Kansas City is known as the “city of fountains.” It’s also known as the “world’s barbecue capital.” If locals had their way, ever the twain would meet and the city’s fountains would be burbling not with water, but with barbecue sauce. Barbecue sauce runs through the veins of local barbecue aficionados. It’s an integral part of the city’s heritage. More than at the other regions–the Carolinas, Texas and Memphis–in which barbecue is a religion, Kansas City pit masters know that sauce is the crowning touch to their low-and-slow handiwork.
In combination with dry rub seasonings, the sauce gives smoked meats their personality. It’s what you taste most along with the smoky flavor. One of the very best barbecue sauces my friend Bill Resnik and I experienced during our September, 2012 barbecue tour of Kansas City comes from Danny Edwards Blvd BBQ, a restaurant Food Network host Rahm Fama contends serves up the “best barbecue in the city.” The best barbecue deserves the best sauce.
At Danny Edwards, ketchup is the base for the sauce which also includes white and brown sugar, chili powder, mustard flour and allspice. It’s not an overly assertive sauce, but the heat from the chili does sneak up on you and provides a nice counterbalance to the sugary sweetness. The sauce is of medium consistency, not too thin or too thick. One of the best qualities of any sauce is that it stays in the background very well. It allows the meats to be showcased. It’s applied just lavishly enough to complement the meats without taking them over. You can add more if you’d like, but probably won’t need to.
In a city with more than one-hundred barbecue restaurants, not all of them can trace their lineage as far back as Danny Edwards whose father ran a barbecue business during the Depression. Edwards cut his teeth on barbecue. By the time he was seventeen, he was cooking, carving and becoming an adept pit master. He opened his own barbecue restaurant eight years later, a small downtown establishment seating only eighteen guests. His eponymous downtown restaurant is much larger and more modern, allowing him to transition from traditional smoking pits to a hickory pit which uses a combination of gas and hickory smoke to maintain the heat and smoke at optimum levels.
The two items for which Danny Edwards is best known are smoked brisket and burnt ends. The dry rub applied to the briskets is made from brown sugar, paprika, black pepper, garlic and salt, ingredients which are well balanced. None of the fat on the brisket is trimmed, allowing flavors to penetrate deeply and make the brisket moist and tender. The briskets are smoked for sixteen hours on low-and-slow heat of 210 degrees. After sixteen hours, the briskets are extricated from the smoker and cut vertically into the “flat” (the largest, leanest part of the brisket) and the point from which burnt ends are made. At that point, the fat is trimmed out and more rub is applied for another two hours of smoking.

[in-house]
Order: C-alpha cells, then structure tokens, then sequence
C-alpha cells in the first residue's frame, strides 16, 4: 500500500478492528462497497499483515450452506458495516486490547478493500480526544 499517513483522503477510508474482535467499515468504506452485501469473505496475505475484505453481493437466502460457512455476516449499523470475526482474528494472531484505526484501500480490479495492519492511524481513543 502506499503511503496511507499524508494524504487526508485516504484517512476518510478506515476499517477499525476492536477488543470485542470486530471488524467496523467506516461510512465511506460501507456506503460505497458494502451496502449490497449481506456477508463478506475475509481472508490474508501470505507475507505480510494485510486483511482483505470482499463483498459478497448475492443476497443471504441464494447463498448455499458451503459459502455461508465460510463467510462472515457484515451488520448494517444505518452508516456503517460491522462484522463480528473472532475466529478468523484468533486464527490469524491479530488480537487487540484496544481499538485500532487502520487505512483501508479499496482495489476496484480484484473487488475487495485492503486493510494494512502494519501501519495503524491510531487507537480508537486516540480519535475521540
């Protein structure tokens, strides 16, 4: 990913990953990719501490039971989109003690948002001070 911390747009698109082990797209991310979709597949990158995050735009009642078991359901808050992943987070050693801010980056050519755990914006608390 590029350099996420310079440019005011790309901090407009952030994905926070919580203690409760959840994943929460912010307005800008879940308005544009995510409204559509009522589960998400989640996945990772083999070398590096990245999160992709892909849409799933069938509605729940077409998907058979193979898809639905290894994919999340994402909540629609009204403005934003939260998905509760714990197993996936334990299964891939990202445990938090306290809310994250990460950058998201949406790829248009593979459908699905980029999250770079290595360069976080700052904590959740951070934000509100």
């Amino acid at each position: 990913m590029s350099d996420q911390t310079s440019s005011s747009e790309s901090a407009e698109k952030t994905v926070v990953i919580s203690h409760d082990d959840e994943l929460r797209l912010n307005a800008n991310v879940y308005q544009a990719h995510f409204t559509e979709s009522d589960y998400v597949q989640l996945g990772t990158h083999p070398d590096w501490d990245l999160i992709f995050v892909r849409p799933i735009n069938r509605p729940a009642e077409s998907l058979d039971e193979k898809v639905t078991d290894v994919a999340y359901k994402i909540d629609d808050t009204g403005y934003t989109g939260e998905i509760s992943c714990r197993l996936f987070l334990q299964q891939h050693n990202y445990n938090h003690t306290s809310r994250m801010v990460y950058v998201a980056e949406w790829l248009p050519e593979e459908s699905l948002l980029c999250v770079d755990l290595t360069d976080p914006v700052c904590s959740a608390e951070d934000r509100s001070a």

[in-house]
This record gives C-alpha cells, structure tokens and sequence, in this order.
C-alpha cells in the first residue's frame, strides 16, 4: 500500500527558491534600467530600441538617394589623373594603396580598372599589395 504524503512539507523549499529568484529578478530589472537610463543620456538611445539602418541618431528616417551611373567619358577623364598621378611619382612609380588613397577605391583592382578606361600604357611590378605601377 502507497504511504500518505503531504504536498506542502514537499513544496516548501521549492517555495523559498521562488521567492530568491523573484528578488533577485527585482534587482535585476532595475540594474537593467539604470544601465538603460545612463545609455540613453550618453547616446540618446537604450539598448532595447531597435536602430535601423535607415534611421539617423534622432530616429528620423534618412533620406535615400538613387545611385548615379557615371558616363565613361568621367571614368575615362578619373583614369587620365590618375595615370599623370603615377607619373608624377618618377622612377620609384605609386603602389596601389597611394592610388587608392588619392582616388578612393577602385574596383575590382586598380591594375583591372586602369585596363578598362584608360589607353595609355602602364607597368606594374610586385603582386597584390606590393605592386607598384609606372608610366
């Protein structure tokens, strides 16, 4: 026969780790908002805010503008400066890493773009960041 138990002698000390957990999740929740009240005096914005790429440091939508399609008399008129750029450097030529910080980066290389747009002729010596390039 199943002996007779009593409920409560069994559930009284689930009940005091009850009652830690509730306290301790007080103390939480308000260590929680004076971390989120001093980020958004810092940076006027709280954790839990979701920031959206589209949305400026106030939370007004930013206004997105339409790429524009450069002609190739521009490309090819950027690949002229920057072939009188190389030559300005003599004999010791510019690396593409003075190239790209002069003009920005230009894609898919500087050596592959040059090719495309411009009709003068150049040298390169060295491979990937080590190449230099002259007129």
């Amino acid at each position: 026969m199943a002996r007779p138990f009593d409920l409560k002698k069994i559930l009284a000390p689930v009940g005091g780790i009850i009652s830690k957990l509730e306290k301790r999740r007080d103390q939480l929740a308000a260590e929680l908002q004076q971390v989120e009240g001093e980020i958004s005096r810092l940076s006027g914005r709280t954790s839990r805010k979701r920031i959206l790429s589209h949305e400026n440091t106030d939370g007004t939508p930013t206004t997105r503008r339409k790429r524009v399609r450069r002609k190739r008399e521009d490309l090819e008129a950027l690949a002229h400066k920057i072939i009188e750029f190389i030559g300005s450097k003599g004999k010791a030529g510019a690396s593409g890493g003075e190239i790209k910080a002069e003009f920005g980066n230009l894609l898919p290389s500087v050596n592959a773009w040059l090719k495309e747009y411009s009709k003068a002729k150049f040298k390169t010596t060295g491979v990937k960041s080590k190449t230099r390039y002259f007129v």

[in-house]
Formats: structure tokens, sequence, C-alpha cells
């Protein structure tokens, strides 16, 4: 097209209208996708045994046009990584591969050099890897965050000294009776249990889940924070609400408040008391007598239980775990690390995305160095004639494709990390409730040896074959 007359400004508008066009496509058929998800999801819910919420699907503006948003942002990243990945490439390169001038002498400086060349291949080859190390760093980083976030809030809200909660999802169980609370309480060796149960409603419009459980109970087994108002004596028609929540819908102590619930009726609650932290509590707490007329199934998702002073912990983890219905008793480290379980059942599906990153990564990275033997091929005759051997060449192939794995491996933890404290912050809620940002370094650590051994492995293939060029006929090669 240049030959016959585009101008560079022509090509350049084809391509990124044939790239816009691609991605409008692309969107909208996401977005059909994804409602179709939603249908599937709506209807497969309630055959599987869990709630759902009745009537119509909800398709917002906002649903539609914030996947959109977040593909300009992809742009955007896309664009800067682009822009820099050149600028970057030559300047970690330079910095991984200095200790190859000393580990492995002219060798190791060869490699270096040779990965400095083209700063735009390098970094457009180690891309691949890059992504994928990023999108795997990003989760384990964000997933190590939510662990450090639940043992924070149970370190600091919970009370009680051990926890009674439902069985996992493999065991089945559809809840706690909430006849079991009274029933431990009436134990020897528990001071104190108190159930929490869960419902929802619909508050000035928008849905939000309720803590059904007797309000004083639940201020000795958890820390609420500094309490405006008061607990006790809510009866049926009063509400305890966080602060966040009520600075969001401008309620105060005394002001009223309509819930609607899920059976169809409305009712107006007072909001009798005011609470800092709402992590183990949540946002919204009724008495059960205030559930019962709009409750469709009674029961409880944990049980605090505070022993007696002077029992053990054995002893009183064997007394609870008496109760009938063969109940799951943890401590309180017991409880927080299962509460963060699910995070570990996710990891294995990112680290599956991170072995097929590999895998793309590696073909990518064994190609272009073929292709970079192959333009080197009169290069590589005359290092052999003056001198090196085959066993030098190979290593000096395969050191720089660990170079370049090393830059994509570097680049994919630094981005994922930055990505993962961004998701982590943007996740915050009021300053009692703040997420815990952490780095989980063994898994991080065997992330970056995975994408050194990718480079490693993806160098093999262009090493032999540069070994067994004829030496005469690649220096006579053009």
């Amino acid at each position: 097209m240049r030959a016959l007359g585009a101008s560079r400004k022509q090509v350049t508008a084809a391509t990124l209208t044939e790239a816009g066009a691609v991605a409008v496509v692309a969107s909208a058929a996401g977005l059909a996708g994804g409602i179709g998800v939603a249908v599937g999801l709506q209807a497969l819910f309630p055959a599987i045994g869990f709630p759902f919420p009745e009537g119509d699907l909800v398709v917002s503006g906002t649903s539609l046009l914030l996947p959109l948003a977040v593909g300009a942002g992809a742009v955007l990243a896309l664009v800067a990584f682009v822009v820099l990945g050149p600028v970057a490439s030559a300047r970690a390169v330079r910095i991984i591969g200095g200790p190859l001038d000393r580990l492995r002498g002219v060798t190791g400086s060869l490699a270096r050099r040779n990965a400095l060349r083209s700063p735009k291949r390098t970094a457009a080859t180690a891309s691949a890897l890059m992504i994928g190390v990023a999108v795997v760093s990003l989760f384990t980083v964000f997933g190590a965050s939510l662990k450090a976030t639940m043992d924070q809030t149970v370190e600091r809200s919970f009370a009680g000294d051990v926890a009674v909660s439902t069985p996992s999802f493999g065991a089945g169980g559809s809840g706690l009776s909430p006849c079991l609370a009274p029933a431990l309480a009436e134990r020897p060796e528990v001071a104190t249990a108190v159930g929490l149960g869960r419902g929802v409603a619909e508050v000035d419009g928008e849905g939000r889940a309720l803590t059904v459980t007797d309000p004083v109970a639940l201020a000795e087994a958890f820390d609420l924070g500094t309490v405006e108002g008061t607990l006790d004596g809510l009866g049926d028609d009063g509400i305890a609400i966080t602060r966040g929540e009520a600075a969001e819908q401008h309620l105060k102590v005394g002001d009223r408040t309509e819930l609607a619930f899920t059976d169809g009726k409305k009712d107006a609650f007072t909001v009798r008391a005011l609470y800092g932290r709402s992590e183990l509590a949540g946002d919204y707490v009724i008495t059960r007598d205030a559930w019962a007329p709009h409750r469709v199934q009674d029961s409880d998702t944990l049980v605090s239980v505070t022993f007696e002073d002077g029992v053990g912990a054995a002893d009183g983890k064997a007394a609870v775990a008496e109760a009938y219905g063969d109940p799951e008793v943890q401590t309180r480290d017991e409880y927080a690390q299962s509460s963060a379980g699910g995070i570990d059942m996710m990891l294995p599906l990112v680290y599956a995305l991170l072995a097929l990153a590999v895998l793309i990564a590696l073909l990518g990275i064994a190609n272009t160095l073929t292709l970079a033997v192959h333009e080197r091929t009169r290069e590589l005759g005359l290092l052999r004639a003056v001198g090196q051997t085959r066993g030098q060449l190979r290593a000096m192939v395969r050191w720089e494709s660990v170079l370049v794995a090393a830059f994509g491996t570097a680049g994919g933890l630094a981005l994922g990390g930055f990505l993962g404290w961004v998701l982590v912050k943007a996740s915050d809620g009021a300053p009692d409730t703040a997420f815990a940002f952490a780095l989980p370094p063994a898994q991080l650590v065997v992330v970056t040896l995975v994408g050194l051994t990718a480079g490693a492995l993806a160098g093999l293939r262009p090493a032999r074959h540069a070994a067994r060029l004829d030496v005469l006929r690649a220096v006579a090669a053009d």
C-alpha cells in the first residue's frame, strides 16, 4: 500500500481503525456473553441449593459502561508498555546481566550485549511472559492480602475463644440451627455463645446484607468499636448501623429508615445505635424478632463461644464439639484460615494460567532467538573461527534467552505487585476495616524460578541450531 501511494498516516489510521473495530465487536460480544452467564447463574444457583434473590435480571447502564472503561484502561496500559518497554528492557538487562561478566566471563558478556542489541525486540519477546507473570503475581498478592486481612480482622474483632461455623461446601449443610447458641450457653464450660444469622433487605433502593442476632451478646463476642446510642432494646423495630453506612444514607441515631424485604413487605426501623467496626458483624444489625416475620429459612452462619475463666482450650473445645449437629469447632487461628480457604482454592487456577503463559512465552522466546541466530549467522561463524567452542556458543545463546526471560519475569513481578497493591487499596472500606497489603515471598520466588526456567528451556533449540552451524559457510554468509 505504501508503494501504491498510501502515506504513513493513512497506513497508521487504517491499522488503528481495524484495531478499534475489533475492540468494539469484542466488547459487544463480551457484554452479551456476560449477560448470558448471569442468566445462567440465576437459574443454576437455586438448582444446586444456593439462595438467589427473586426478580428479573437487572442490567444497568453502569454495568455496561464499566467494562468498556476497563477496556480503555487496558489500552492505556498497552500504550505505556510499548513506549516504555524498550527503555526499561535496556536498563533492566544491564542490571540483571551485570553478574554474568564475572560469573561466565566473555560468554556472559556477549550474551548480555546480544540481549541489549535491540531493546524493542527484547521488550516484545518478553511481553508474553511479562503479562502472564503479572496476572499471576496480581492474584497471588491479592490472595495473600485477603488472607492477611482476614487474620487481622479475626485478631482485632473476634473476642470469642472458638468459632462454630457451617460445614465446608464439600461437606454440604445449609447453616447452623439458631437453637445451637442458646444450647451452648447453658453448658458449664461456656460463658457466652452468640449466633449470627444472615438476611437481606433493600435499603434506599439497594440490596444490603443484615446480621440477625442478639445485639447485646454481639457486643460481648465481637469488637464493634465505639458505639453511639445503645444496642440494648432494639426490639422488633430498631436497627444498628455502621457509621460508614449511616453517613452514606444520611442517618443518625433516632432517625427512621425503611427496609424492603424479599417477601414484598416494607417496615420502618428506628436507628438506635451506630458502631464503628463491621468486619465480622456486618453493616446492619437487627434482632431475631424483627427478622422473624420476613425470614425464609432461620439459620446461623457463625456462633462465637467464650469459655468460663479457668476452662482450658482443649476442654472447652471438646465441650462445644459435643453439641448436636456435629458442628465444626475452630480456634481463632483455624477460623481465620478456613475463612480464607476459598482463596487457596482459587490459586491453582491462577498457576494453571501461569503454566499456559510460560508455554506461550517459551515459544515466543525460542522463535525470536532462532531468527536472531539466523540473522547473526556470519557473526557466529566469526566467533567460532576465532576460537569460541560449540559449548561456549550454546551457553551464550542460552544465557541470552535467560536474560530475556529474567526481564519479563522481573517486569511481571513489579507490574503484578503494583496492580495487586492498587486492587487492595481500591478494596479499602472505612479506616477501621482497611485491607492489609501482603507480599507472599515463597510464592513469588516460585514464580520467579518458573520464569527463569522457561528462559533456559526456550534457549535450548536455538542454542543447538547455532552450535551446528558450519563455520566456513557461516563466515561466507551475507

Contrary to the name, burnt ends aren’t burnt at all. The edges of the brisket are a little dark with a nice caramelization and a crusty bark. Best of all, burnt ends inherit a significant amount of flavor from the fattiest (but melted down) part of the brisket. Today what were once throw-away bits of the brisket are some of the most cherished and craved of all. At Danny Edwards, the burnt ends are outstanding, possessing a higher degree of smoke flavor than burnt ends normally had. The combination of a naturally flavorful meat, discernible smokiness and a complementary sauce make these my favorite burnt ends anywhere.
Unlike our experience at Oklahoma Joe’s, the siren-like aroma of smoke enveloped us from the moment our car door opened. We were sheathed in a wonderful smoky cocoon during our entire stay. Bottle that smokiness and it would make a best-selling aftershave. The smokiness was imparted nicely onto the half-rack of ribs Bill enjoyed lustily. The ribs were meaty and moist with nary a hint of fat. As with too many ribs, the annoying membrane wasn’t removed before the smoking process, but that’s a nit.
Danny Edwards offers some sides heretofore unseen at other pantheons of barbecue excellence. They also prepare the standards better than almost everyone else. The baked beans are phenomenal with a nice smoky flavor penetration and shards of meat. Asian coleslaw, a lip-pursing tangy slaw made from purple cabbage, is a side which should be be on the restaurant’s everyday menu. A cucumber salad made from freshly picked, garden fresh cucumbers is a seasonal offering, but a refreshing change from the de rigueur barbecue restaurant sides. Onion rings are crunchy and thickly battered, but with moist, sweet onions therein.
There are only a handful of barbecue restaurants in Kansas City in the debate as to which is the very best. Danny Edwards is one of those, a perfect combination of sauce, smoke, flavor and delicious barbecue.
Danny Edwards Blvd BBQ
2900 Southwest Blvd
Kansas City, Missouri
816 283 0880
LATEST VISIT: 8 September 2012
# OF VISITS: 1
BEST BET: Burnt Ends, Babyback Ribs, Asian Coleslaw, Onion Rings